“There’s definitely room for improvement,” said Shannon, speaking on behalf of the Downtown Main Street Alliance. The Alliance was formed in opposition to the parking structure previously chosen to receive hotspot funding.

Before the meeting, Shannon reported that he walked around the downtown area and spoke with business owners along with committee members Guzman-Newton and Clapper. They discussed the need for more consistency in no-parking striping, sidewalk width and curb height; adding more attractive landscaping, medians, shade trees; and eliminating some left turns on Main Street to improve traffic flow.

“It’s almost like everything was designed there block by block, corner by corner, and there was never an overall picture that came up,” Clapper said of infrastructure inconsistencies downtown. “If we’re going to tweak this, let’s re-do the plan for all of it.”

Option #2: Off-Main parking

Committee members said that the need for convenient parking and pedestrian safety on Main Street are major concerns. Under the category of “dispersed parking,” the group is considering adjustments to side streets off of downtown Main Street that could increase and improve parking options for both visitors and tourists.

Shannon included off-Main parking in his vision of downtown improvements.

“If we don’t improve parking on side streets, it will most certainly continue to be a dysfunctional experience for everyone,” he said.

Many committee members support this project as a worthy recipient of the funding, but Duncan cautioned that including adding parking downtown to the project could end up following what he called the “bigger backpack theory:”

“At some point in your life you’ve gone out and bought a bigger pack because you ran out of room, and somehow you found a way to fill it up,” Duncan said. “I kind of think of downtown as that way.” Duncan said that he believes increased parking will not successfully reduce congestion, but only increase the number of cars in the downtown area.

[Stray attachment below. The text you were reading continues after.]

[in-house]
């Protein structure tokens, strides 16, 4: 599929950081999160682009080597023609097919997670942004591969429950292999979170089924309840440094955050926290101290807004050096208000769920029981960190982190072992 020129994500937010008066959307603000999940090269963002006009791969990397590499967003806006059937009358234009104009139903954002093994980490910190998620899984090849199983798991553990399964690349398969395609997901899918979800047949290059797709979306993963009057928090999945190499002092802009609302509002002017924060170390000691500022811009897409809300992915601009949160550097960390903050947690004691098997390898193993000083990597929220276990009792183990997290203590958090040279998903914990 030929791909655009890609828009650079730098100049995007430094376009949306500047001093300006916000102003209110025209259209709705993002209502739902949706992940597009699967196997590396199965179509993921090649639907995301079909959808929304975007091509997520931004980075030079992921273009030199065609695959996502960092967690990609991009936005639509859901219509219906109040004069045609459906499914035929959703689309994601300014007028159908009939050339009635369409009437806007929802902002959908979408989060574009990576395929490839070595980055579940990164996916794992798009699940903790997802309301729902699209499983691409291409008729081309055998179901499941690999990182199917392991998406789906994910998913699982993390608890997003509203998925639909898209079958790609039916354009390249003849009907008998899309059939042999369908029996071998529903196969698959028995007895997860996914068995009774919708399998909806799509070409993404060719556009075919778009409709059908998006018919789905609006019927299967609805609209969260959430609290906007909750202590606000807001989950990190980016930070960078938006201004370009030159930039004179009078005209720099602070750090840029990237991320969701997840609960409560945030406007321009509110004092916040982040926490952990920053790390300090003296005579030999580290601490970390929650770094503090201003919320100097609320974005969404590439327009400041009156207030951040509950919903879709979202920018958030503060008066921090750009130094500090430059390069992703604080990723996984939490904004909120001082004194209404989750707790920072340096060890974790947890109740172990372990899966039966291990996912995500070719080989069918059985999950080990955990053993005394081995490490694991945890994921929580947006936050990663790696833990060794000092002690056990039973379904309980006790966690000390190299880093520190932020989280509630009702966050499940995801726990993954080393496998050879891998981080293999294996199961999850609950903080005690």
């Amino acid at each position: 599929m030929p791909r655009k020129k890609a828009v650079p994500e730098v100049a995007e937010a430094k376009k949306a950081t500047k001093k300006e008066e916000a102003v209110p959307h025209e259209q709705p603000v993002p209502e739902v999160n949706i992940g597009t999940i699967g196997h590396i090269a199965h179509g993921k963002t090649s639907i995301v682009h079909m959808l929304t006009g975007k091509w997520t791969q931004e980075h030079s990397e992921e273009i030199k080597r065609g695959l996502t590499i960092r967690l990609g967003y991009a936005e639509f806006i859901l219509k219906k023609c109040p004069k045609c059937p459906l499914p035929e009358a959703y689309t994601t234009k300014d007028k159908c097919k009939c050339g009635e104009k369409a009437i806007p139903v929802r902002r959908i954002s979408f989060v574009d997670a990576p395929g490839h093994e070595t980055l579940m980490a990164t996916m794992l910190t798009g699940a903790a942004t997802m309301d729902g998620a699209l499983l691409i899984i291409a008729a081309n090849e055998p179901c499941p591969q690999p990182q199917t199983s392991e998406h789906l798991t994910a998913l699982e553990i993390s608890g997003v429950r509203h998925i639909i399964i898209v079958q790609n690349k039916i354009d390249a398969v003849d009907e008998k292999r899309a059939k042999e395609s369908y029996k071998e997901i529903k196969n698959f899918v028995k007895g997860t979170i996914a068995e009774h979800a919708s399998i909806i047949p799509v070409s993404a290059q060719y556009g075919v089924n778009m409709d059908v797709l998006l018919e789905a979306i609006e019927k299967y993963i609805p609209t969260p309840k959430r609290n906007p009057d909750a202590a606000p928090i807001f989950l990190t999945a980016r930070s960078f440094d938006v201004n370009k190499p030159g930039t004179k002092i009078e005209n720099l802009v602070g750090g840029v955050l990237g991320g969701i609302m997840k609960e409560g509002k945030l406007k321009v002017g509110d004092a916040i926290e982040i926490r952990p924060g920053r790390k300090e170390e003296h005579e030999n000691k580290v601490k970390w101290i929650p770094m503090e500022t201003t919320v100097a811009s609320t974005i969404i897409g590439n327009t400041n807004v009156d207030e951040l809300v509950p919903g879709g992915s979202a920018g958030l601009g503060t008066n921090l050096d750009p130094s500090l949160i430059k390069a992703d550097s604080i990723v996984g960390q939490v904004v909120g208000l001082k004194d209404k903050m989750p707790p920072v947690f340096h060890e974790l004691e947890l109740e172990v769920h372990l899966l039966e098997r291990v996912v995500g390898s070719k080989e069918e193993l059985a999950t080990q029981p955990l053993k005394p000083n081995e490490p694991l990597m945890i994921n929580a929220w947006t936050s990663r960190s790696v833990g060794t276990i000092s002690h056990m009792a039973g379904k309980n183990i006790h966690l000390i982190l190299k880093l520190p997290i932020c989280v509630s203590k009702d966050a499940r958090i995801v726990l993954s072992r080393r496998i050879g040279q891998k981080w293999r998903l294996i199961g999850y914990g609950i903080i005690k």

City Engineer Chuck Williams gave a presentation of some brief sketches his staff had put together to give the committee an idea of what might be feasible to increase and improve off-Main Street parking, showing complications that include driveways, delivery truck access and crosswalks.

A block-by-block consideration of potential parking plans is planned for a future meeting.

Option #3: Creating a multi-use path

A third option considered for the funding is a multi-use path connecting Spanish Valley to Downtown Moab. The paved walking and biking trail would be separated from the highway for safety.

The project is popular with committee members and some members of the public. However, the project may not meet the crucial criteria of reducing congestion necessary to secure the funding.

Mike Duncan voiced doubts based on his past residence in Boulder, Colorado.

“Boulder has a beautiful bike trail system, heavily used, but does it do anything for traffic?” Duncan said. “Not really. The streets are choked.”

Aldridge agreed that UDOT officials might not see a multi-use pathway as a significant congestion reliever.

“Will there be enough of a congestion relief component to a shared use path? Some of our active transportation folks would chime in and say ‘yes.’ Others, traffic engineers, would probably chime in and say ‘no,’” Aldridge warned.

Shannon said the businesses he represents have strong expectations that the funding will be used to improve the downtown area.

Option #4: South Recreation parking

The South Recreation parking project would provide a lot where visitors could leave their oversized vehicles for the day. The county and the school district both own properties on the south end of town that could be considered candidates for building the lot.

Without an operational public transit system connecting the lot to the downtown area, doubts were raised about the utility of the project.

“Without any transit at all, it weakens the whole thing,” Duncan said.

Clapper suggested that if the idea of a South Recreation lot were combined with the multi-use pathway, that could be a viable way to make both more functional.

The committee must make a decision and recommend one project for the Hotspot funding to both the Moab City and Grand County councils by September 1. If approved by those bodies, it will be presented to UDOT for consideration.

The next meeting of the Arches Hotspot Region Coordinating Committee is scheduled for 2 p.m. on May 27. Meetings can be viewed live on the City of Moab YouTube channel. For more information or to make a comment, go to

Committee debates projects for $10 Mil in lieu of parking structure

“Because of the extra hoops residents have to jump through in order to make their voice be heard, it’s not happening very well.”

– Mike Duncan